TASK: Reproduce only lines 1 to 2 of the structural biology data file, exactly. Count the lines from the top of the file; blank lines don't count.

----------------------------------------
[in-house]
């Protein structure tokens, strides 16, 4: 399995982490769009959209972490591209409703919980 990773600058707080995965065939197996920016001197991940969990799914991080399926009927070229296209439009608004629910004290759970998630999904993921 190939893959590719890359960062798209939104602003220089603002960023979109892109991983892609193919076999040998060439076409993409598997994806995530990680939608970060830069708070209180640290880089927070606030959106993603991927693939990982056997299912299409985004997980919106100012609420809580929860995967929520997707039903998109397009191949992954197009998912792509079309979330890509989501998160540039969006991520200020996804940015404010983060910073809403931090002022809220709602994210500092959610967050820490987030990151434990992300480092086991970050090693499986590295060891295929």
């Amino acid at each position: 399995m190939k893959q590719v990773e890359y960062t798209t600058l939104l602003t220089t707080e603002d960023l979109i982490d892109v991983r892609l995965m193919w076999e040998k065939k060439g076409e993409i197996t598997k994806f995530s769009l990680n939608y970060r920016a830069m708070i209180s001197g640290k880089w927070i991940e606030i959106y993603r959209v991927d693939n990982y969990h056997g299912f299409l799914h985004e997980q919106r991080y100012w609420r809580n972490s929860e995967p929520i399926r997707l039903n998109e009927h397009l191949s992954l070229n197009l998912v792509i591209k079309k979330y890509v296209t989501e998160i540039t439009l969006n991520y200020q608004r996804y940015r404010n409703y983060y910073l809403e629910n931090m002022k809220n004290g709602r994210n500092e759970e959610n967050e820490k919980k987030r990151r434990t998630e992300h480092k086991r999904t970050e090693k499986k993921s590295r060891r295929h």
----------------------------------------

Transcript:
[in-house]
């Protein structure tokens, strides 16, 4: 399995982490769009959209972490591209409703919980 990773600058707080995965065939197996920016001197991940969990799914991080399926009927070229296209439009608004629910004290759970998630999904993921 190939893959590719890359960062798209939104602003220089603002960023979109892109991983892609193919076999040998060439076409993409598997994806995530990680939608970060830069708070209180640290880089927070606030959106993603991927693939990982056997299912299409985004997980919106100012609420809580929860995967929520997707039903998109397009191949992954197009998912792509079309979330890509989501998160540039969006991520200020996804940015404010983060910073809403931090002022809220709602994210500092959610967050820490987030990151434990992300480092086991970050090693499986590295060891295929």